An attractive, tidily organized collection of famed French philosopher Michel Foucault’s writing about film as well as scholarly reflections on that writing, translator/editor Clare O’Farrell’s Foucault at the Movies is a necessity for film scholars and philosophers alike. Filled with writing about Foucault and by Foucault himself, Foucault at the Movies is an effectively translated and admirably assembled work of film scholarship and philosophical history. Though the book would be a suitable text for a university course on philosophy, film or both, it is also readable enough to serve as entertainment as well.
Foucault at the Movies is split into two parts. The shorter opening section contains a chapter by Dork Zabunyan, a professor at the University of Paris, and a chapter by Patrice Maniglier, a lecturer at the University of Paris – Nanterre. The second part is devoted to work by Foucault himself. Zabunyan’s chapter is titled “What Film Is Able to Do: Foucault and Cinematic Knowledge” and Maniglier’s chapter is “Versions of the Present: Foucault’s Metaphysics of the Event Illuminated by Cinema. Together, the two scholars place Foucault’s fim writing within the philosopher’s wider body of work, particularly regarding history, and also outline the ways in which Foucault and his philosophies were influenced by film and influenced film.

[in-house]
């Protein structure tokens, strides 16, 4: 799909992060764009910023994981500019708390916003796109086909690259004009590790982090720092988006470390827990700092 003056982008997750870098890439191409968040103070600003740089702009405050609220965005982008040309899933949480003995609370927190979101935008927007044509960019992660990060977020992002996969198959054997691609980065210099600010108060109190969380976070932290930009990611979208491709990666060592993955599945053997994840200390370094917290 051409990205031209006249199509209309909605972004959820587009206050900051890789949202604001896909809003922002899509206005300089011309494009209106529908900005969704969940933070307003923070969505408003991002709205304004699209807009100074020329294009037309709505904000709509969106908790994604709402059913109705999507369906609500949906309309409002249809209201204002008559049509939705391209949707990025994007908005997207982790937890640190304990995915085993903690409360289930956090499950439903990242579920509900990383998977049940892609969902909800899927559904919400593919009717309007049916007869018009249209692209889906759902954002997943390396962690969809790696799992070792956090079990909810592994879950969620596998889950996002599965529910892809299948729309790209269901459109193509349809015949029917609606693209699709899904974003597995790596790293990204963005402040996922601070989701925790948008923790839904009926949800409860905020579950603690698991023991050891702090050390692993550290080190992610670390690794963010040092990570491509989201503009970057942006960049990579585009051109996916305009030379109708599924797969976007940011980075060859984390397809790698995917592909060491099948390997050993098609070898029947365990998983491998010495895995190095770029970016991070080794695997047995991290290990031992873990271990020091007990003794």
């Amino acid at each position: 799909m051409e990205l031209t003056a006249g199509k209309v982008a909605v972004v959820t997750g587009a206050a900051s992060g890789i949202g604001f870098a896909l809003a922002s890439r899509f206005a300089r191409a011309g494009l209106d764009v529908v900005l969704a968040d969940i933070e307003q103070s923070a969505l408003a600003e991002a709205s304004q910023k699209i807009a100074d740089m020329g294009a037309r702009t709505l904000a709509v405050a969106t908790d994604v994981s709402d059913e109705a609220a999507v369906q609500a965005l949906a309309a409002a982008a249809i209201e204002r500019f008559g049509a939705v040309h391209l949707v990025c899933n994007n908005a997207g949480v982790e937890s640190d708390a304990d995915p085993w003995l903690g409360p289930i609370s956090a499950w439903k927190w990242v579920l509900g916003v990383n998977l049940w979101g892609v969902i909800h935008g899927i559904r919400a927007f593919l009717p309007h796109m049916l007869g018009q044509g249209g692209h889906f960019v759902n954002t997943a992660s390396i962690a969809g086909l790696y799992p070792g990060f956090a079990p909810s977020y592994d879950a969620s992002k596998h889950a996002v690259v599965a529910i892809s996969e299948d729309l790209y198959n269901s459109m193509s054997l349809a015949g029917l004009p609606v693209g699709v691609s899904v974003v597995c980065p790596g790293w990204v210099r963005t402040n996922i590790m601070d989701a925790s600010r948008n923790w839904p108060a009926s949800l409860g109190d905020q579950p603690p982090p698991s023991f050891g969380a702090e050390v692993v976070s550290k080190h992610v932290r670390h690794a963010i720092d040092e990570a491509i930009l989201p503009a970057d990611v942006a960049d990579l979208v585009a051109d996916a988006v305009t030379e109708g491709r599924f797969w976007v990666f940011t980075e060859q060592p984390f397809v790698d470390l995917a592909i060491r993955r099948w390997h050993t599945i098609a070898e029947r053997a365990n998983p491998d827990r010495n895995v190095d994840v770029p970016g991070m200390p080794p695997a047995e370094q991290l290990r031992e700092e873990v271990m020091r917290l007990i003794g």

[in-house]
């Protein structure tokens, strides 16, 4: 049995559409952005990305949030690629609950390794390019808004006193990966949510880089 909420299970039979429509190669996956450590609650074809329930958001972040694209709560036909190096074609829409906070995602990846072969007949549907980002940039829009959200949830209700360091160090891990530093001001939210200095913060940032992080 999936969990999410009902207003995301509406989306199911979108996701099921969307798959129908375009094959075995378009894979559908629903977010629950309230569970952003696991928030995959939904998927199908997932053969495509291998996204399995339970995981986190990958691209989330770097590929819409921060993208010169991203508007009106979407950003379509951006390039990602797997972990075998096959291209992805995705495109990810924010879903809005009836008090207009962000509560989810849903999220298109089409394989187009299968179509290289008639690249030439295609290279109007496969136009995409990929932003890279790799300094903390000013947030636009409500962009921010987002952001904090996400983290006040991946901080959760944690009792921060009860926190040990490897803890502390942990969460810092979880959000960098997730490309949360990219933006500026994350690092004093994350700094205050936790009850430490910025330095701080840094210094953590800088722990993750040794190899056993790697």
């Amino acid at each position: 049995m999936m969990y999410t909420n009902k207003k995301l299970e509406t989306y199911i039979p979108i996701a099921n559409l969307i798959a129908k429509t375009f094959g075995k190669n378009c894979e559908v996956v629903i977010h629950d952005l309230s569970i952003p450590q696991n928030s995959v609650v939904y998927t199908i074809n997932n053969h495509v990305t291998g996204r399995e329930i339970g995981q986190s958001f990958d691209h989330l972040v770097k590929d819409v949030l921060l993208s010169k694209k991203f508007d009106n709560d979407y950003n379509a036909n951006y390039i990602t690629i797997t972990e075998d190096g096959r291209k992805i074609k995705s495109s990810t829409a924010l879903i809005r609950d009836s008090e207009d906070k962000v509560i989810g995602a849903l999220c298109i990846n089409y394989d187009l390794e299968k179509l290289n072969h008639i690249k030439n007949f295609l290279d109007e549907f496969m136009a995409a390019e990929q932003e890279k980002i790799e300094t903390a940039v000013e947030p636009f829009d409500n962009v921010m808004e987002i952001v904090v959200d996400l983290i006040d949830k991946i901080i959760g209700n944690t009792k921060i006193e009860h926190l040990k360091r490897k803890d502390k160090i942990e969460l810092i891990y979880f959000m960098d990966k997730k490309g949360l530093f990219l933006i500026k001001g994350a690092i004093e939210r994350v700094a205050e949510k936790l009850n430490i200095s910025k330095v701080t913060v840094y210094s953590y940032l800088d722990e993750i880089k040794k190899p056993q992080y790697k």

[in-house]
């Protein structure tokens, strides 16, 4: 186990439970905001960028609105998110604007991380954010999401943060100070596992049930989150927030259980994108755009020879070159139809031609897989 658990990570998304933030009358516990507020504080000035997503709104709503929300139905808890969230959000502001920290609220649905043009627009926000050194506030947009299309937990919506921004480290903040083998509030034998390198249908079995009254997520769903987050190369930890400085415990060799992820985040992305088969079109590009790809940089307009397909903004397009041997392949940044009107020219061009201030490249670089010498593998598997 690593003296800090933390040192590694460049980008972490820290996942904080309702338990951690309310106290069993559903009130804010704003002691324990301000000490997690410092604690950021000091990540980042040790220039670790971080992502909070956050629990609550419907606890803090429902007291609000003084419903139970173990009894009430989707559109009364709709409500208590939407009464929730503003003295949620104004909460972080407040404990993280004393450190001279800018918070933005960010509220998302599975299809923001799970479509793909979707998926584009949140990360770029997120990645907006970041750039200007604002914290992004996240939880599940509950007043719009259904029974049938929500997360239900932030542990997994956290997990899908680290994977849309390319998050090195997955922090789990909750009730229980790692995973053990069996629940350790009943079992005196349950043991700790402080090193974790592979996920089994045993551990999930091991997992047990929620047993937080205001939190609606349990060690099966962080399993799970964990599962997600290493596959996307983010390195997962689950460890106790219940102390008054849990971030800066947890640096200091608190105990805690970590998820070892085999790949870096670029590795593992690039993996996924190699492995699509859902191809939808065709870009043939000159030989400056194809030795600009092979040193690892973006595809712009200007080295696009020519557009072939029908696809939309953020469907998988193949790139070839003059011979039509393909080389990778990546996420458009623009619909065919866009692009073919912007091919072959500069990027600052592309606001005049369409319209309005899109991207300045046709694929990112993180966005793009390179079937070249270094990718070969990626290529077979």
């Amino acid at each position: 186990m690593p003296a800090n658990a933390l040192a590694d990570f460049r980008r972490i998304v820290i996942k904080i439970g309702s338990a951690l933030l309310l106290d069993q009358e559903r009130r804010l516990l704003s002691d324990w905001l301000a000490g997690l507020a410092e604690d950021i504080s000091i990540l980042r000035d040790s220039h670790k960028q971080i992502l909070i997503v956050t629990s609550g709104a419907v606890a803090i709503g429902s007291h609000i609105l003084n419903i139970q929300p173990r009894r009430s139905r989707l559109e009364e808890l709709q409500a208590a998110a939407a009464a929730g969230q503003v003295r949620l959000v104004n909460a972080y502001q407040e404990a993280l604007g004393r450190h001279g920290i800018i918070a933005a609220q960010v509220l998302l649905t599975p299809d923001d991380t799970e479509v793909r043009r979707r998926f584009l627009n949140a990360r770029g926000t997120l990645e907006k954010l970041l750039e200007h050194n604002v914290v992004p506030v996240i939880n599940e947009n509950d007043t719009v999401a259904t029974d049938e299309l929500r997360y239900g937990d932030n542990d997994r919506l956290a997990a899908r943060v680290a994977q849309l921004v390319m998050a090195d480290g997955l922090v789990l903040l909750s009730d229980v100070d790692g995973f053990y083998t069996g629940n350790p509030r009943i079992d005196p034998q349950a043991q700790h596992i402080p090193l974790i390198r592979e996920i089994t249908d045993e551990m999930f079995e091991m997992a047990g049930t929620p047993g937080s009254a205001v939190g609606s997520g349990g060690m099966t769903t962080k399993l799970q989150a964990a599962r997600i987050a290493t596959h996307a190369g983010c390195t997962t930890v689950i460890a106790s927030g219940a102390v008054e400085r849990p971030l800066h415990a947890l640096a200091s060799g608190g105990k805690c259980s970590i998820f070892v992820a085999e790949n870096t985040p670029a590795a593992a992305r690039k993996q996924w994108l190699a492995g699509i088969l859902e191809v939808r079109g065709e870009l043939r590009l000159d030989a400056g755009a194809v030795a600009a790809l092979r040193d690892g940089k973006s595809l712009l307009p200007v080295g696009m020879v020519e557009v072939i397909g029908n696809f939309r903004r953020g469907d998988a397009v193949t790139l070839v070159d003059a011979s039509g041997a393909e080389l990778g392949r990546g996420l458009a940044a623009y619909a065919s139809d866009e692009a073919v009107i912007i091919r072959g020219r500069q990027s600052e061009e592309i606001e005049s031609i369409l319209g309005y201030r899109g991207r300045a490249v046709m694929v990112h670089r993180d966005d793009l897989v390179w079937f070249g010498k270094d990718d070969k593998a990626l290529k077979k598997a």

Black Hawk Hancock, Michel Foucault and the Problematics of Power: Theorizing DTCA and Medicalized Subjectivity, The Journal of Medicine and Philosophy: A Forum for Bioethics and Philosophy of Medicine, Volume 43, Issue 4, 9 July 2018, Pages 439–468.
This article explores Foucault’s two different notions of power: one where the subject is constituted by power–knowledge relations and another that emphasizes how power is a central feature of human action. By drawing out these two conceptualizations of power, Foucault’s work contributes three critical points to the formation of medicalized subjectivities: (1) the issue of medicalization needs to be discussed both in terms of both specific practices and holistically (within the carceral archipelago); (2) we need to think how we as human beings are “disciplined” and “subjectivated” through medicalization, as discourses, practices, and institutions are all crystallizations of power relations; and (3) we need to reflect on how we can “resist” this process of subjectification, since “power comes from below” and patients shape themselves through “technologies of the self.” Ultimately, Foucault’s work does not merely assist us in refining our analysis; rather, it is essential for conceptualizing medicalization in contemporary society.